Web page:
Modulation of mammary cancer cell migration by 15-deoxy-Δ 12,14-prostaglandin J2: Implications for anti-metastatic therapy

Academic Article


  • Recently, a number of steps in the progression of metastatic disease have been shown to be regulated by redox signalling. Electrophilic lipids affect redox signalling through the post-translational modification of critical cysteine residues in proteins. However, the therapeutic potential as well as the precise mechanisms of action of electrophilic lipids in cancer cells is poorly understood. In the present study, we investigate the effect of the electrophilic prostaglandin 15d-PGJ2 (15-deoxy-Δ12,14- prostaglandin J2) on metastatic properties of breast cancer cells. 15d-PGJ2 was shown to decrease migration, stimulate focal-adhesion disassembly and cause extensive F-actin (filamentous actin) reorganization at low concentrations (0.03-0.3 μM). Importantly, these effects seem to be independent of PPARγ (peroxisome-proliferator-activated receptor γ) and modification of actin or Keap1 (Kelch-like ECH-associated protein 1), which are known protein targets of 15d-PGJ2 at higher concentrations. Interestingly, the p38 inhibitor SB203580 was able to prevent both 15d-PGJ 2-induced F-actin reorganization and focal-adhesion disassembly. Taken together, the results of the present study suggest that electrophiles such as 15d-PGJ2 are potential anti-metastatic agents which exhibit specificity for migration and adhesion pathways at low concentrations where there are no observed effects on Keap1 or cytotoxicity. © The Authors.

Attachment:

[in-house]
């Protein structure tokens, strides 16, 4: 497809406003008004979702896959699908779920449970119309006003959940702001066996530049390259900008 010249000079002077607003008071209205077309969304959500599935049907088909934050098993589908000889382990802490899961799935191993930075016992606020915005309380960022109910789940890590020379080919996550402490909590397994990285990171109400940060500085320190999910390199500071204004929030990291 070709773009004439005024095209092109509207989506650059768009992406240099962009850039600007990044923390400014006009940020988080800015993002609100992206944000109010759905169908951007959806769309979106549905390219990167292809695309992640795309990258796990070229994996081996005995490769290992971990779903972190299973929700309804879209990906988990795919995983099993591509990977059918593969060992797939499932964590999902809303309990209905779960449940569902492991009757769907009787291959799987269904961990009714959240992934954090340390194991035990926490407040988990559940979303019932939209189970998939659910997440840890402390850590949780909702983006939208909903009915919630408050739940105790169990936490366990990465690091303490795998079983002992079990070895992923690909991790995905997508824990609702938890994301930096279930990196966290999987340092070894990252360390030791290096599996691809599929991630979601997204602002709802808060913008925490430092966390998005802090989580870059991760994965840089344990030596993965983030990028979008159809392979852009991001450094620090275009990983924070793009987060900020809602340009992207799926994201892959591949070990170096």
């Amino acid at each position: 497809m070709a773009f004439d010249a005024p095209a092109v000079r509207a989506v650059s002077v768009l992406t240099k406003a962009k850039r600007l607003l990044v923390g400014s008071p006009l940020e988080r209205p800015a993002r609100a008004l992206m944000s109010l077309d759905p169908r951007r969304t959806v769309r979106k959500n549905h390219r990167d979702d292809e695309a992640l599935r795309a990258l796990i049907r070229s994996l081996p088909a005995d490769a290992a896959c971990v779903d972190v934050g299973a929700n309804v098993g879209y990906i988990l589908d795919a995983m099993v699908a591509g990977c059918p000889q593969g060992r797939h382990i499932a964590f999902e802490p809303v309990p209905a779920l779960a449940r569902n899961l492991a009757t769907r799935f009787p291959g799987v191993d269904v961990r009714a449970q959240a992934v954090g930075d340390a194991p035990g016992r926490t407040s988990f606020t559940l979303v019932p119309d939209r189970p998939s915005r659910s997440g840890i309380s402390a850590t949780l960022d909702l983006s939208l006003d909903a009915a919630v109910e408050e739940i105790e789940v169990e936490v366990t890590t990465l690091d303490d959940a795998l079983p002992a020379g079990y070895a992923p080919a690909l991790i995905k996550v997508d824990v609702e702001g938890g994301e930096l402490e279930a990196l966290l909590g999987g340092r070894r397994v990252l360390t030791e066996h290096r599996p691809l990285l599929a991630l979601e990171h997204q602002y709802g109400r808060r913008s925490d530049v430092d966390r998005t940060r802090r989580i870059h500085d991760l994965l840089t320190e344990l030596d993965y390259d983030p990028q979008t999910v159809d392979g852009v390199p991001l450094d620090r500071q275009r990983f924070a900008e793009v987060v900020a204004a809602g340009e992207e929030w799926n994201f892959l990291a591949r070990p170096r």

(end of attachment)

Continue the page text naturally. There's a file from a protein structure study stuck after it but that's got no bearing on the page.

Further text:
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    Author List

  • Diers AR; Dranka BP; Ricart KC; Oh JY; Johnson MS; Zhou F; Pallero MA; Bodenstine TM; Murphy-Ullrich JE; Welch DR
  • Start Page

  • 69
  • End Page

  • 78
  • Volume

  • 430
  • Issue

  • 1